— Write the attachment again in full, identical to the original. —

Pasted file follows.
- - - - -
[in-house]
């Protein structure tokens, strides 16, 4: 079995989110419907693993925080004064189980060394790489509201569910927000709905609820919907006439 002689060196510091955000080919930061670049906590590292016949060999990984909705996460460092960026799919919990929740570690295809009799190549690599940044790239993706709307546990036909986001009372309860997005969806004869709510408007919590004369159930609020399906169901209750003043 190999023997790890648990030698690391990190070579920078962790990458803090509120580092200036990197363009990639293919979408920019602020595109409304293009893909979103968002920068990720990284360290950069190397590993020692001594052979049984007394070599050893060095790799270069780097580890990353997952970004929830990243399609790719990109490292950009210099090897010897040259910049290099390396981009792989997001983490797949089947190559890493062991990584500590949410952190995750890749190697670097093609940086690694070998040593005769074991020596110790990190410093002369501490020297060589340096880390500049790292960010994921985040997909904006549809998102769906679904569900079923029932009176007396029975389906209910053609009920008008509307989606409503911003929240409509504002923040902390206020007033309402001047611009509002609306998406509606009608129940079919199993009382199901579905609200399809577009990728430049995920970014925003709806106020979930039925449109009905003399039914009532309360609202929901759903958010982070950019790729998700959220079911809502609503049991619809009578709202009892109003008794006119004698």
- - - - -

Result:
[in-house]
């Protein structure tokens, strides 16, 4: 079995989110419907693993925080004064189980060394790489509201569910927000709905609820919907006439 002689060196510091955000080919930061670049906590590292016949060999990984909705996460460092960026799919919990929740570690295809009799190549690599940044790239993706709307546990036909986001009372309860997005969806004869709510408007919590004369159930609020399906169901209750003043 190999023997790890648990030698690391990190070579920078962790990458803090509120580092200036990197363009990639293919979408920019602020595109409304293009893909979103968002920068990720990284360290950069190397590993020692001594052979049984007394070599050893060095790799270069780097580890990353997952970004929830990243399609790719990109490292950009210099090897010897040259910049290099390396981009792989997001983490797949089947190559890493062991990584500590949410952190995750890749190697670097093609940086690694070998040593005769074991020596110790990190410093002369501490020297060589340096880390500049790292960010994921985040997909904006549809998102769906679904569900079923029932009176007396029975389906209910053609009920008008509307989606409503911003929240409509504002923040902390206020007033309402001047611009509002609306998406509606009608129940079919199993009382199901579905609200399809577009990728430049995920970014925003709806106020979930039925449109009905003399039914009532309360609202929901759903958010982070950019790729998700959220079911809502609503049991619809009578709202009892109003008794006119004698």